Japanese physician Tetsu Nakamura, one of six people killed in a shooting in eastern Afghanistan on Wednesday, was a committed aid worker who had for decades provided medical treatment and helped the poor in the borderlands of the country and Pakistan.
In recognition of his significant contributions, including the construction of irrigation systems, Afghan President Ashraf Ghani granted Nakamura honorary citizenship in October.
A graduate of the Kyushu University School of Medicine, Nakamura began his medical work in Pakistan's northwest region of Peshawar in 1984, treating people with leprosy and other diseases.
(Supplied photo shows Japanese physician Tetsu Nakamura (far R) providing medical treatment in Pakistan in the early 1980s.)
[Photo courtesy of Peshawar-kai]
During that time, he also treated countless refugees in Pakistan who had fled the civil war in Afghanistan. In 1991, he opened a clinic in the province of Nangarhar in eastern Afghanistan.
Water shortages due to a drought in Afghanistan in 2000 led to the spread of infectious diseases and a rising death toll among children.
Nakamura assembled a group of volunteers, including Japanese youth, to dig wells in order to improve villagers' access to water, with the construction of irrigation channels commencing in 2003.
After learning about hydraulic engineering, Nakamura used trial-and-error to find construction methods that did not require expensive machinery.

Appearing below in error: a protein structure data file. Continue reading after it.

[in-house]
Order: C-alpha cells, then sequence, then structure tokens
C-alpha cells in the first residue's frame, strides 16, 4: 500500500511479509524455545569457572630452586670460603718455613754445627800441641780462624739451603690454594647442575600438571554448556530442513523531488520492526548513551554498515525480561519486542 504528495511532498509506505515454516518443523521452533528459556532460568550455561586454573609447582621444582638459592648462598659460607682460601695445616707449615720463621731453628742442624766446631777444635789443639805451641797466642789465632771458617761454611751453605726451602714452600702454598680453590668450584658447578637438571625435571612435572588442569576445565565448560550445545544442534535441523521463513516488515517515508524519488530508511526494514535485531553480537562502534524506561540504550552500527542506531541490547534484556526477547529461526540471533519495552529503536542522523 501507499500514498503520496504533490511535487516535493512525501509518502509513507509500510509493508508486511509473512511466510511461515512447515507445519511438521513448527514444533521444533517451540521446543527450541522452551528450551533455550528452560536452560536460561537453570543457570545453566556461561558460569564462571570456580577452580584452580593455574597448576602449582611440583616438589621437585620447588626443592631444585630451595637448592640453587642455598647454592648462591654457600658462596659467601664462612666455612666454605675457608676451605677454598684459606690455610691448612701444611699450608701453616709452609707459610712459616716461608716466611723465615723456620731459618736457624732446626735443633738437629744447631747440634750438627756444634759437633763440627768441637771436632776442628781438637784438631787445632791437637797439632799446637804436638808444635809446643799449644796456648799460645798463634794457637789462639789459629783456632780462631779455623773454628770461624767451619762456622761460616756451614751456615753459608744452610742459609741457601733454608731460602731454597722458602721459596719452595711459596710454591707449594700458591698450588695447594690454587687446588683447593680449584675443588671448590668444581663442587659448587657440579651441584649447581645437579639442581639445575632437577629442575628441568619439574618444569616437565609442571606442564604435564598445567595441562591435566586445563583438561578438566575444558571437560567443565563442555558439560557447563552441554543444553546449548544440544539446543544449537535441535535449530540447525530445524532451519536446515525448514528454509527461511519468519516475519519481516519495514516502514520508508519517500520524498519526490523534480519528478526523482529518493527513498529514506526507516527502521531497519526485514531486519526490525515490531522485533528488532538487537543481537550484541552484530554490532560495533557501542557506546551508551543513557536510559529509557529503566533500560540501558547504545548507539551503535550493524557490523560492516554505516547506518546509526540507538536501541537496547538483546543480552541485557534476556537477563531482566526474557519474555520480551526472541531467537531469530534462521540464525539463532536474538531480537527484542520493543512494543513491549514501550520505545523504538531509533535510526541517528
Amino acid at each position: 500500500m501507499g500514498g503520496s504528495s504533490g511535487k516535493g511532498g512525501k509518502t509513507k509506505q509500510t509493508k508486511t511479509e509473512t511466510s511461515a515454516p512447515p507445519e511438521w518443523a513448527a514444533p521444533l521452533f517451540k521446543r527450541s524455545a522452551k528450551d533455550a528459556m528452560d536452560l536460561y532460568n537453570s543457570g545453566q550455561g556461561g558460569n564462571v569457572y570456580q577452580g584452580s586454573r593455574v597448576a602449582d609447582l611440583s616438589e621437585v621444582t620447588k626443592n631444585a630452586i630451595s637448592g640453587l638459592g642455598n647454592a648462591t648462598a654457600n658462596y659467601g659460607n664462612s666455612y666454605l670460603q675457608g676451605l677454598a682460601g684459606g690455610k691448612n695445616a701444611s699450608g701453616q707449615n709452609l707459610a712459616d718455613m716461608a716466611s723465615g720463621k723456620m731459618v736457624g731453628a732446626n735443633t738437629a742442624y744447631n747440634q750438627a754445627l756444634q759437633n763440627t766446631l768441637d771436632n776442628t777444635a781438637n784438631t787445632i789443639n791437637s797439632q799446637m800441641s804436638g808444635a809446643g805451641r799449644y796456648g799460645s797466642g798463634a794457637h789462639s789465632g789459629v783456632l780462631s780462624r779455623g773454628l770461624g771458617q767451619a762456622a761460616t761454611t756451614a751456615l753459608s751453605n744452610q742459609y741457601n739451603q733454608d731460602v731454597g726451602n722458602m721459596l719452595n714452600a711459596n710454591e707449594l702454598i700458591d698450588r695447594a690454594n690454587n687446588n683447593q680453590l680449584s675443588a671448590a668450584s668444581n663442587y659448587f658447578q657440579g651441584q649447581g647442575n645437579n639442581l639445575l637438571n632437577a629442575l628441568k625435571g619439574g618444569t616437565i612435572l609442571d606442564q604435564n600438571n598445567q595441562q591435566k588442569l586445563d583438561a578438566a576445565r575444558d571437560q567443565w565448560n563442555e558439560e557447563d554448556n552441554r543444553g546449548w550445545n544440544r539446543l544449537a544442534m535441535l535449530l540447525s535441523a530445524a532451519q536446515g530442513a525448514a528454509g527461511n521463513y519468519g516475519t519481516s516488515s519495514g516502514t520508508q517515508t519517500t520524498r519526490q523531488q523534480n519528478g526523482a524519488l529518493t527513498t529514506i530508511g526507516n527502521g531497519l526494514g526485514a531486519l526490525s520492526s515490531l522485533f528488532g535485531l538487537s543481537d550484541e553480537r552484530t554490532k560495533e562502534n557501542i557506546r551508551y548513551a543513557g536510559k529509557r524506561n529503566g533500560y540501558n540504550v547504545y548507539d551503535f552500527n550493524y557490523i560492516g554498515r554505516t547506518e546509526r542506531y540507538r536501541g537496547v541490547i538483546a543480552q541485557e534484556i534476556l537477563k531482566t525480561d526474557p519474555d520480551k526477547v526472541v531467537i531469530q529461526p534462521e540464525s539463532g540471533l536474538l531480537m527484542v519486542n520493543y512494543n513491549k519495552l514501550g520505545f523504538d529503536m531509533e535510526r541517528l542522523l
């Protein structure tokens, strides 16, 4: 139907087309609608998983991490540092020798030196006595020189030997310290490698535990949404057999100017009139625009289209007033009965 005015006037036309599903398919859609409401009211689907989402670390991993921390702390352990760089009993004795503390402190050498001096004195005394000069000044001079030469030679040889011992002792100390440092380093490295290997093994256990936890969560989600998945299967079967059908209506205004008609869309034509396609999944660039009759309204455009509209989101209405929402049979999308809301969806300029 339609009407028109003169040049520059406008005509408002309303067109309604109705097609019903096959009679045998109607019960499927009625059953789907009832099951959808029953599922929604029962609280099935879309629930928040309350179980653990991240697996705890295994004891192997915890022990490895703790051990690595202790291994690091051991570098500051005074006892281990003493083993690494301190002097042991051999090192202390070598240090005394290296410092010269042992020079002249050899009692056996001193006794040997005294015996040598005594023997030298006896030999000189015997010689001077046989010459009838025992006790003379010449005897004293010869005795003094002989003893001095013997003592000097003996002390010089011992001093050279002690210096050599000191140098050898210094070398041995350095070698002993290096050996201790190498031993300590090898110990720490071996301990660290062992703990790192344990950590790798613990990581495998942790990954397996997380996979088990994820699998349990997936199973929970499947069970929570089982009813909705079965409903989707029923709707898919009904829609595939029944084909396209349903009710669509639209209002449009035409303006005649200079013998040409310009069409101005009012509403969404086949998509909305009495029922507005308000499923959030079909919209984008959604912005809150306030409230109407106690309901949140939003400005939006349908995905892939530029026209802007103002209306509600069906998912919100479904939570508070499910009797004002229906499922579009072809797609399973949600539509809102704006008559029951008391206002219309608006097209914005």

The 73-year-old representative of the Peshawar-kai aid group, based in the city of Fukuoka in southwestern Japan, and five others including his driver were killed when armed men attacked their vehicle in Jalalabad in Nangarhar, local and Japanese government officials said Wednesday.
According to the Japanese aid group, Nakamura and the others were on their way to a site for irrigation work 25 kilometers from his accommodation.
(Photo taken in November 2016 shows Tetsu Nakamura standing by a canal built with Japanese technologies on the outskirts of Jalalabad, eastern Afghanistan.)
In 2008, the organization also started building a school in eastern Afghanistan with the aim of educating children and caring for infants in poverty-stricken families.
Many of the poor people in the desolate region, lacking in industry, side with anti-government militant groups.
In August 2008, Kazuya Ito, a 31-year-old Japanese male member of Peshawar-kai involved in the construction of irrigation channels, was shot and killed by an armed group.
Although the aid group restricted the entry of Japanese nationals into the area following the incident, Nakamura continued to lead local staff.
Using donations, he continued to build water routes, plant trees and cultivate the land, which at the same time helped create jobs for local people.
The Afghan government commended Nakamura last year for his dedication to humanitarian work.
He was also awarded the Ramon Magsaysay Award, dubbed the Nobel Prize of Asia, in 2003 for his long-standing contributions to the region.